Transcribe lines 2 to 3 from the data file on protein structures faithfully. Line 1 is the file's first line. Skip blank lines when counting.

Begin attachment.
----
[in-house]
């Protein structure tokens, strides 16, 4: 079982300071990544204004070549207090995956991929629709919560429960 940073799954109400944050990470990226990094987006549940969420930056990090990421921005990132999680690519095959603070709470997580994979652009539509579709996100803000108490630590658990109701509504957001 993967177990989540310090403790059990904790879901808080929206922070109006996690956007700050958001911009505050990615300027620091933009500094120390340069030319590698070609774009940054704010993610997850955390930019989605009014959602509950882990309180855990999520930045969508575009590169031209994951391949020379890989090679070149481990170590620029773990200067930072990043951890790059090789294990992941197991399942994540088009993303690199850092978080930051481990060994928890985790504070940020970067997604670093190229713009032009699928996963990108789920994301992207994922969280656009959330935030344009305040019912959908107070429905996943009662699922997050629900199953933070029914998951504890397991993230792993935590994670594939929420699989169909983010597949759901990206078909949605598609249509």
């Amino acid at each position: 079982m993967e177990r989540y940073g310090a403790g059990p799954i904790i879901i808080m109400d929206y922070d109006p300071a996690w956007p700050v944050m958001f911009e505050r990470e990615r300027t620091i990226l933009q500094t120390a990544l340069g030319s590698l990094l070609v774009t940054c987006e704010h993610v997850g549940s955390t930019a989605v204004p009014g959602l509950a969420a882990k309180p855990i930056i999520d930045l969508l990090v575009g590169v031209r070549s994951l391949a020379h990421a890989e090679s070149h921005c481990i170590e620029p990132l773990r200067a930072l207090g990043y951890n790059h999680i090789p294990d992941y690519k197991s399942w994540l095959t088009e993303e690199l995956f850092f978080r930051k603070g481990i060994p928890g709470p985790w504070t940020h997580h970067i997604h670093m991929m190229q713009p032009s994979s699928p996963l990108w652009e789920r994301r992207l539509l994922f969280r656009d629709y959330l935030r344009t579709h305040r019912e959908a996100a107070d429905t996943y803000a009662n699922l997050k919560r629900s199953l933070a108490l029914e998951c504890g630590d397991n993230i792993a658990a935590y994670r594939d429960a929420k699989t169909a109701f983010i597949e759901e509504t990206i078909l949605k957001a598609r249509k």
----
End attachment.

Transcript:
């Protein structure tokens, strides 16, 4: 079982300071990544204004070549207090995956991929629709919560429960 940073799954109400944050990470990226990094987006549940969420930056990090990421921005990132999680690519095959603070709470997580994979652009539509579709996100803000108490630590658990109701509504957001 993967177990989540310090403790059990904790879901808080929206922070109006996690956007700050958001911009505050990615300027620091933009500094120390340069030319590698070609774009940054704010993610997850955390930019989605009014959602509950882990309180855990999520930045969508575009590169031209994951391949020379890989090679070149481990170590620029773990200067930072990043951890790059090789294990992941197991399942994540088009993303690199850092978080930051481990060994928890985790504070940020970067997604670093190229713009032009699928996963990108789920994301992207994922969280656009959330935030344009305040019912959908107070429905996943009662699922997050629900199953933070029914998951504890397991993230792993935590994670594939929420699989169909983010597949759901990206078909949605598609249509």
């Amino acid at each position: 079982m993967e177990r989540y940073g310090a403790g059990p799954i904790i879901i808080m109400d929206y922070d109006p300071a996690w956007p700050v944050m958001f911009e505050r990470e990615r300027t620091i990226l933009q500094t120390a990544l340069g030319s590698l990094l070609v774009t940054c987006e704010h993610v997850g549940s955390t930019a989605v204004p009014g959602l509950a969420a882990k309180p855990i930056i999520d930045l969508l990090v575009g590169v031209r070549s994951l391949a020379h990421a890989e090679s070149h921005c481990i170590e620029p990132l773990r200067a930072l207090g990043y951890n790059h999680i090789p294990d992941y690519k197991s399942w994540l095959t088009e993303e690199l995956f850092f978080r930051k603070g481990i060994p928890g709470p985790w504070t940020h997580h970067i997604h670093m991929m190229q713009p032009s994979s699928p996963l990108w652009e789920r994301r992207l539509l994922f969280r656009d629709y959330l935030r344009t579709h305040r019912e959908a996100a107070d429905t996943y803000a009662n699922l997050k919560r629900s199953l933070a108490l029914e998951c504890g630590d397991n993230i792993a658990a935590y994670r594939d429960a929420k699989t169909a109701f983010i597949e759901e509504t990206i078909l949605k957001a598609r249509k």